But the Saudis, whose Royal Family members have funded terrorist organizations for decades and promoted the radical brand of Islam that inspires fanatics worldwide to engage in jihad, are part of the problem, not the solution. Nor can Syria and Iran be trusted, since each is allied with separate factions involved in the current violence.
If the United States abrogates its responsibility to restore order to Iraq, we can expect more violence in the region, not less. We will have proved ourselves the paper tiger that our enemies have always accused us of being.
If we cannot win a war in a country the size of California against a ragtag group of criminals and religious zealots, how can we claim to be a superpower? Even our defeat in Vietnam pales in comparison. But it is not just the damage to U.S. influence and prestige that is at issue. It is our claim to moral leadership in the world as well.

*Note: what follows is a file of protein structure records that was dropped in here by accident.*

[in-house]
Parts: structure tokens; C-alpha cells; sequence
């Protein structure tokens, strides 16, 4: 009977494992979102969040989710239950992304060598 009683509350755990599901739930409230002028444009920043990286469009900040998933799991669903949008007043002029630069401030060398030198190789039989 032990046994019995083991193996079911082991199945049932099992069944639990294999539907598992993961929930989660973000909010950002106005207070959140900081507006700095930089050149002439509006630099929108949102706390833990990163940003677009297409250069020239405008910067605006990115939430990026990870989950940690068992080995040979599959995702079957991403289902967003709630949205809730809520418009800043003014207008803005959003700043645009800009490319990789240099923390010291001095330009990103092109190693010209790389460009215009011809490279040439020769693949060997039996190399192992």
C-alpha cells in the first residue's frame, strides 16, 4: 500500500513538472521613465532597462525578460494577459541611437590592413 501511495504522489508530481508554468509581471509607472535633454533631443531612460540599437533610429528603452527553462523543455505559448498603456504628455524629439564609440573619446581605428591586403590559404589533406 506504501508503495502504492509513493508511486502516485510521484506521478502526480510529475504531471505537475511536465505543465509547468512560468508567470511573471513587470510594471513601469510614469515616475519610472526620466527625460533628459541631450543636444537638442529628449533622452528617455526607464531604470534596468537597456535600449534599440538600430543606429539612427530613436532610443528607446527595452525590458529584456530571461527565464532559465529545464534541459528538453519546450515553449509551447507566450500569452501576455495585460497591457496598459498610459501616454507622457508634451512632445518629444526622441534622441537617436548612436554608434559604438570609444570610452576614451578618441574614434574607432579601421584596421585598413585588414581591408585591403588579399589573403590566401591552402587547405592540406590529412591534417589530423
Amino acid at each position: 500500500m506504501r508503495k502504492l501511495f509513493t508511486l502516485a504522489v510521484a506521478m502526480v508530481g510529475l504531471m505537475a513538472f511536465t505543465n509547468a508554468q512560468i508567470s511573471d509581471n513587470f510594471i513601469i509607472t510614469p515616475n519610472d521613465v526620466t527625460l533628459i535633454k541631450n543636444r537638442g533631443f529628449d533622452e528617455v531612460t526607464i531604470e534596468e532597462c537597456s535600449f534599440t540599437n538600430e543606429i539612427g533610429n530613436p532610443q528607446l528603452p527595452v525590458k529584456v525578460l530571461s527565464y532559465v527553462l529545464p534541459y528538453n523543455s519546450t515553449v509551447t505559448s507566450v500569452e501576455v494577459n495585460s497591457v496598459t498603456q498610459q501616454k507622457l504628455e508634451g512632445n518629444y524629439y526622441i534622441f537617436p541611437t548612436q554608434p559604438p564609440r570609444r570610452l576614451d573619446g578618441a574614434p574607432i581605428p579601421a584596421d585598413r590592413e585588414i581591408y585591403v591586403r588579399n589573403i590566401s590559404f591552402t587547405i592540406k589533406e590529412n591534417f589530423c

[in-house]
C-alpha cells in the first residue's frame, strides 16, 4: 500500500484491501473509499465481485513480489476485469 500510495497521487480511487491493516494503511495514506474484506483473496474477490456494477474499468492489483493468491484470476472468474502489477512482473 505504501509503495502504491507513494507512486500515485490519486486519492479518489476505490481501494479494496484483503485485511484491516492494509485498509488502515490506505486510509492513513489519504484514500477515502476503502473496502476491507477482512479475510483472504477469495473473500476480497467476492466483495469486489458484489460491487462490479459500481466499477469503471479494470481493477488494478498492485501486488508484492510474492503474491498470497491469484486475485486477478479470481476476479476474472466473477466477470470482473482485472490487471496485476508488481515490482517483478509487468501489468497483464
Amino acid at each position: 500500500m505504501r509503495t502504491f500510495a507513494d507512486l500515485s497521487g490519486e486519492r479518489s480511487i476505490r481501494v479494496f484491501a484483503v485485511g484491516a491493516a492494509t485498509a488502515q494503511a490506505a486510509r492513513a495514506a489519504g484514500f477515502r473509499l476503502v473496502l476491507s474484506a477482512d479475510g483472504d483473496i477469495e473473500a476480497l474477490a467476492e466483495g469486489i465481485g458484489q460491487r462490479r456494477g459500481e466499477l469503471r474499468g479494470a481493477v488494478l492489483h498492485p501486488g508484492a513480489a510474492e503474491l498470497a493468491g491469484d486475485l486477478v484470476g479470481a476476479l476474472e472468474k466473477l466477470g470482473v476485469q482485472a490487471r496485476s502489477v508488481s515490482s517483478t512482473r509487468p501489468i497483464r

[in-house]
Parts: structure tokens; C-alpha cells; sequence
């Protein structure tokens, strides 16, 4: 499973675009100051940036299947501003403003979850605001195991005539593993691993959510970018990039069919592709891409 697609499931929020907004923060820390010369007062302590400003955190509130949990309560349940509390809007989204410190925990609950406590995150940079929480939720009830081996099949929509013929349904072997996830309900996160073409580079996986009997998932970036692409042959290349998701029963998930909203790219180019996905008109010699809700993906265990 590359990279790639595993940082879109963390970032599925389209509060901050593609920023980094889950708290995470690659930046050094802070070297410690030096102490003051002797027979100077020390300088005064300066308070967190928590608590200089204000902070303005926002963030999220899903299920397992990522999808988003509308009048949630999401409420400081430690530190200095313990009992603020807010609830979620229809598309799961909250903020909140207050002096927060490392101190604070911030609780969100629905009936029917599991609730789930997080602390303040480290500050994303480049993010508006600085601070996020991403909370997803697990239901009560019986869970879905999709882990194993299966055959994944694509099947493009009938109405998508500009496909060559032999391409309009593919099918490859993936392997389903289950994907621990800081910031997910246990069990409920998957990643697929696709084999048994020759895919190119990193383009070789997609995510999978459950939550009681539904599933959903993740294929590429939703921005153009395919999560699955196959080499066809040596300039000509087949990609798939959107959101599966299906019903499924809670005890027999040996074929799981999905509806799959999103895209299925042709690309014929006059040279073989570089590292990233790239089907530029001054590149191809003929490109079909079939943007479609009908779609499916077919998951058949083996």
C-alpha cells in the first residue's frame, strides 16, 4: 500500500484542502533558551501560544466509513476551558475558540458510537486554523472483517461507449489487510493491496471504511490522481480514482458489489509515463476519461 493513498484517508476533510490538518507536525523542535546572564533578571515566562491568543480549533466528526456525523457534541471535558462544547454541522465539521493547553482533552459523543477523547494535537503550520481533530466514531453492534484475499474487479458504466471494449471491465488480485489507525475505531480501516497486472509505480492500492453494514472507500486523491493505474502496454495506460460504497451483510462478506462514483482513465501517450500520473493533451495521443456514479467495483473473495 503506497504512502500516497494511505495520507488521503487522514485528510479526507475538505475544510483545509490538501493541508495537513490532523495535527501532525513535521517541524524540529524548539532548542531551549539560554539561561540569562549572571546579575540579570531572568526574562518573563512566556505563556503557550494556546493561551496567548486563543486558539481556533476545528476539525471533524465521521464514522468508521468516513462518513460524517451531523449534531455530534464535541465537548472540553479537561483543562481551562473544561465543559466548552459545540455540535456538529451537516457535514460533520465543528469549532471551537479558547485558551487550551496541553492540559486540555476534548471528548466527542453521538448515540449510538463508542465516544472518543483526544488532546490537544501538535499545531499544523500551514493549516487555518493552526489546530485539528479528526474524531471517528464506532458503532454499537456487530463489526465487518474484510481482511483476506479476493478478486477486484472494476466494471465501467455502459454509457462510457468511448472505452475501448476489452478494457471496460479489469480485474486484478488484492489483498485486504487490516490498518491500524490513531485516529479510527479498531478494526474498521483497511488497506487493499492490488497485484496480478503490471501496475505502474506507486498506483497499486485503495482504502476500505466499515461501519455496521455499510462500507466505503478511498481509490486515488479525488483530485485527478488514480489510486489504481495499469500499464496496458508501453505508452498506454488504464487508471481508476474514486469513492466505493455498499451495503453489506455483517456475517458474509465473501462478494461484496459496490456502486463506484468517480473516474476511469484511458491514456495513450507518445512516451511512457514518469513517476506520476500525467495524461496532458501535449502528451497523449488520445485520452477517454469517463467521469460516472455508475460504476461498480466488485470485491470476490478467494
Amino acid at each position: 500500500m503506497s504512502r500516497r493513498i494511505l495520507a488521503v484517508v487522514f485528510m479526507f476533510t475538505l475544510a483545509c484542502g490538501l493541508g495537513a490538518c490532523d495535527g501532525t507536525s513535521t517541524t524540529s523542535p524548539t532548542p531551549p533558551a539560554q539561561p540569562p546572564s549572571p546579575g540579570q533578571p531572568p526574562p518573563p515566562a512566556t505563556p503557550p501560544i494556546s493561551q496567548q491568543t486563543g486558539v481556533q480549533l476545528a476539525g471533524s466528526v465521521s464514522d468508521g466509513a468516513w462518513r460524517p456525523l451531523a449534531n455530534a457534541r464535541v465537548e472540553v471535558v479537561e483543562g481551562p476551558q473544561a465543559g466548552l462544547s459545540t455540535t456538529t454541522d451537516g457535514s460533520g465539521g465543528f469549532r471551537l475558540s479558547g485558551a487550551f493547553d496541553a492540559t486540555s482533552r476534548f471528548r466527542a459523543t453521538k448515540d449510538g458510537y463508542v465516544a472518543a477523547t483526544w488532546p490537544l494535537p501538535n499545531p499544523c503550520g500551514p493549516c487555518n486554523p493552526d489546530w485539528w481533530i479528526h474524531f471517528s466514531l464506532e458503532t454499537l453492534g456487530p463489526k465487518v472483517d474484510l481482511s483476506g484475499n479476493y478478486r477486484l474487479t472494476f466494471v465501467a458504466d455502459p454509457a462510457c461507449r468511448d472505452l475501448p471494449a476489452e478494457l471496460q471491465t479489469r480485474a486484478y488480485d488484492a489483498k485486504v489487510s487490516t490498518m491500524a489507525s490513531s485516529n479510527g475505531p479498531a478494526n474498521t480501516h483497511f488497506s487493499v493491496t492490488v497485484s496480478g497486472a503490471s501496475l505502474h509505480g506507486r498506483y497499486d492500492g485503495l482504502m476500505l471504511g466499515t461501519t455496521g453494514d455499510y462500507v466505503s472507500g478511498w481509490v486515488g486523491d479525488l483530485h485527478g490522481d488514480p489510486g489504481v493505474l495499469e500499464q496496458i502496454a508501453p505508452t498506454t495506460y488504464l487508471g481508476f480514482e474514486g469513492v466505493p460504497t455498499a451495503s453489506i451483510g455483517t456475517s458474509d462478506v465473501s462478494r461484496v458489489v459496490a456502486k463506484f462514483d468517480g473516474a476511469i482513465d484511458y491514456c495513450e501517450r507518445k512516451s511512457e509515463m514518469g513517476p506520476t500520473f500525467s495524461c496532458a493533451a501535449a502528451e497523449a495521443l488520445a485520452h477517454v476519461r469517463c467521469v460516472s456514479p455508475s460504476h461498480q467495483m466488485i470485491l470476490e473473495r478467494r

The United States chose to invade Iraq, as it turns out, on the basis of faulty intelligence. Having done so, we have a moral duty to leave the country no worse off than we found it. We cannot leave Iraq until Iraqis can go about their daily lives without fear that they will be blown up, abducted, beheaded or terrorized in their homes, at work and at prayer. Until we solve the short-term crisis, there will be no long-term solution.
Linda Chavez is chairman of the Center for Equal Opportunity and author of Betrayal: How Union Bosses Shake Down Their Members and Corrupt American Politics .
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